According to the Occupational Safety and Health Administration (OSHA), every year, dozens of workers die and thousands more become sick while working in extreme heat conditions. With summer only a few weeks away, employers must start preparing to reduce the risk of heat-related injuries to their workers. Under Federal OSHA law, employers are responsible for providing workplaces free of known safety hazards, including protecting employees from extreme heat.
Employers should implement a plan to prevent heat-related illnesses. Employers can:
- Provide workers with water, rest, and shade;
- Train workers to recognize symptoms in themselves and others;
- Allow new or returning workers to acclimatize by gradually increasing their workloads or allowing more frequent breaks;
- Reduce the physical demands of the job. If heavy job tasks cannot be avoided, change work/rest cycles to increase the amount of rest time;
- Monitor workers for signs and symptoms; and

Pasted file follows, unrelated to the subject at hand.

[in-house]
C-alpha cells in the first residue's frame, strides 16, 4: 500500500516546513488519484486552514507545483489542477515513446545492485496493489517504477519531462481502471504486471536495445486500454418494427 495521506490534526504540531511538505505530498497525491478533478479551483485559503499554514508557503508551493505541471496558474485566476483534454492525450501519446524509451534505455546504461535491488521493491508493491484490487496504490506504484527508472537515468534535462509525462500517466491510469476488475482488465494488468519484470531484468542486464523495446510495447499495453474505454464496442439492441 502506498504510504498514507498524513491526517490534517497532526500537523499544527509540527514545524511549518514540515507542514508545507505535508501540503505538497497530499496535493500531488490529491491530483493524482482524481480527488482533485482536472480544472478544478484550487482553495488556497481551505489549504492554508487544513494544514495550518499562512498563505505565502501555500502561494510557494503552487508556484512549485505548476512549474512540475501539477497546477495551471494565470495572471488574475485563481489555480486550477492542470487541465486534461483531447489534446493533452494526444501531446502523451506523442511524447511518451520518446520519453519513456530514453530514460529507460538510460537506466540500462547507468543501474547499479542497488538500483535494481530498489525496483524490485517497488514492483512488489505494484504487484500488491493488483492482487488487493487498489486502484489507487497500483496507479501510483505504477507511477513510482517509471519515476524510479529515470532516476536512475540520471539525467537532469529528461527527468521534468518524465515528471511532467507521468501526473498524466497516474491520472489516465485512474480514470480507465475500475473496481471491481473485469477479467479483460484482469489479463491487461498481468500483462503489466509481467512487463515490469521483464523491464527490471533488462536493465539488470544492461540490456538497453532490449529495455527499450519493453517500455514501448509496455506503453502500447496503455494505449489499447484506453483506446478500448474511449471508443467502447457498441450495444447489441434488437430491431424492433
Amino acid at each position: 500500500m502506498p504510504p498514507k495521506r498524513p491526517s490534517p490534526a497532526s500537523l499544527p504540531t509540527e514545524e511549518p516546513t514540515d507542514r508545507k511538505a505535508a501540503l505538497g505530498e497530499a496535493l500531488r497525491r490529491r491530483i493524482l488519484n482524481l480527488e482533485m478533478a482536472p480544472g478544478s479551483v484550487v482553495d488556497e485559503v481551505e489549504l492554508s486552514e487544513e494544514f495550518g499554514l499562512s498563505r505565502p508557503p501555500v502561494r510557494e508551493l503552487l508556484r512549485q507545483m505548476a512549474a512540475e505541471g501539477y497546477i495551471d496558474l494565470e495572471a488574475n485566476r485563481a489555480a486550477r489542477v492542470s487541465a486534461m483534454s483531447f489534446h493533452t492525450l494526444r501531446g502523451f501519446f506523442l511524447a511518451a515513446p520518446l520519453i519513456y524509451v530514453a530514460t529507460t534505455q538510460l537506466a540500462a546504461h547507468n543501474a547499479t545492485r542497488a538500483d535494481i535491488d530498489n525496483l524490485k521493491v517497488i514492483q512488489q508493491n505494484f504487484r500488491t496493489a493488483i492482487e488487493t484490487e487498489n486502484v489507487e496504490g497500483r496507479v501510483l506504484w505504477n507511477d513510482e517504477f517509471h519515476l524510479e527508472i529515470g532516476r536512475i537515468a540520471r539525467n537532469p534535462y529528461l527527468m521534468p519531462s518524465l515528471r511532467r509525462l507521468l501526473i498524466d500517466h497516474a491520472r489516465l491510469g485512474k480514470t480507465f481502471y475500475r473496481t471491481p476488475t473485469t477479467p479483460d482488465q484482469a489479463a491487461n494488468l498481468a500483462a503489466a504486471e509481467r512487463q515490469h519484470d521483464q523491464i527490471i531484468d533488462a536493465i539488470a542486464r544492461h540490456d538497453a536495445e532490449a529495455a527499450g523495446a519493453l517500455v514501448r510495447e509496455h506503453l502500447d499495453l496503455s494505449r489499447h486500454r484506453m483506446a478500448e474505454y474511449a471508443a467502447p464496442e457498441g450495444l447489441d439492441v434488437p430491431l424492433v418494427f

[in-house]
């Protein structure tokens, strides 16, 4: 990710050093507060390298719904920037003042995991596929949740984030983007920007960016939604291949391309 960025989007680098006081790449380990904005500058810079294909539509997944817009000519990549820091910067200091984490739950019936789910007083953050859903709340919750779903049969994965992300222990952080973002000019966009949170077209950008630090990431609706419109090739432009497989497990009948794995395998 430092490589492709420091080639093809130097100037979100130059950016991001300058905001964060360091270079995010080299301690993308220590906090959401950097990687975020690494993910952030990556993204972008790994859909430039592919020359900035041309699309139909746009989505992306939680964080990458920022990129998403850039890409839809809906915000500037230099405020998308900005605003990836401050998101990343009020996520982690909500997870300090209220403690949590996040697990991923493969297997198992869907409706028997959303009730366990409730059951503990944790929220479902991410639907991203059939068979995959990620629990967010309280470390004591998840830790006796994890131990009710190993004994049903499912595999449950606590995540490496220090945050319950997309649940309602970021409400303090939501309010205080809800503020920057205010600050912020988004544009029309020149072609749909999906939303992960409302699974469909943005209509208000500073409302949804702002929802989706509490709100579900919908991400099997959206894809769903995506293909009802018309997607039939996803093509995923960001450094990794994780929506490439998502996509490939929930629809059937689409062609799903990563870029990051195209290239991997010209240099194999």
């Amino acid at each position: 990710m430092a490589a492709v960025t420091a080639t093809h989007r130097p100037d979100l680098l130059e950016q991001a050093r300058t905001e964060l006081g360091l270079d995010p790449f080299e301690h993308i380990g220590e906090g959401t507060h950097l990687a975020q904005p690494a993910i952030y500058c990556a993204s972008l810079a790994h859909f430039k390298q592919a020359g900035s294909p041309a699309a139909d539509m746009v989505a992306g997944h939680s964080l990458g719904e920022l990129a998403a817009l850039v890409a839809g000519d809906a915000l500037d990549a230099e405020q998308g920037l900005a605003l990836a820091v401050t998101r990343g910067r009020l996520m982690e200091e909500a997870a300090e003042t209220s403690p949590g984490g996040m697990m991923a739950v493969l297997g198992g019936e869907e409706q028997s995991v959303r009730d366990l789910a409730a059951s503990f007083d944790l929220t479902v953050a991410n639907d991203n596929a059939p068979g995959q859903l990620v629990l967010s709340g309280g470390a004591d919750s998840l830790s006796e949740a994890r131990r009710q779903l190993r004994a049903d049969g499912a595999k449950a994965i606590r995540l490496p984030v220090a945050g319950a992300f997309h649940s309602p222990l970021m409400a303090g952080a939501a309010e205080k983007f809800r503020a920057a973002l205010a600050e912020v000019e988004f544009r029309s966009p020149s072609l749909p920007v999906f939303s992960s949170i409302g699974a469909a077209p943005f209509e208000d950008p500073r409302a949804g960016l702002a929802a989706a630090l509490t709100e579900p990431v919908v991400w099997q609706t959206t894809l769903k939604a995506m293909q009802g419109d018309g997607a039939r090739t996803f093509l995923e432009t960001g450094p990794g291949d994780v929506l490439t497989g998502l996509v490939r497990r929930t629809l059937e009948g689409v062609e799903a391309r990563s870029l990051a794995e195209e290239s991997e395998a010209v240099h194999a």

- Implement an emergency response procedure.
To take appropriate measures, it is important to recognize the symptoms of excessive heat exposure. These are illnesses that may result from heat exposure in the workplace:
- Heat stroke is the most serious heat-related illness. It happens when the body becomes unable to regulate its core temperature. Symptoms include confusion, loss of consciousness, and seizures.
- Heat exhaustion is the body’s response to loss of water and salt from heavy sweating. Symptoms include headache, nausea, dizziness, weakness, irritability, thirst, and heavy sweating.
- Heat cramps happens when the body losses salts and fluid during sweating. Low salt-levels in muscles cause painful cramps. Cramps may occur during or after working hours.
- Heat rash is the most common heat-related illness. It is skin irritation caused by sweat that does not evaporate from the skin.
CPC offers the following products that can be used for your training programs.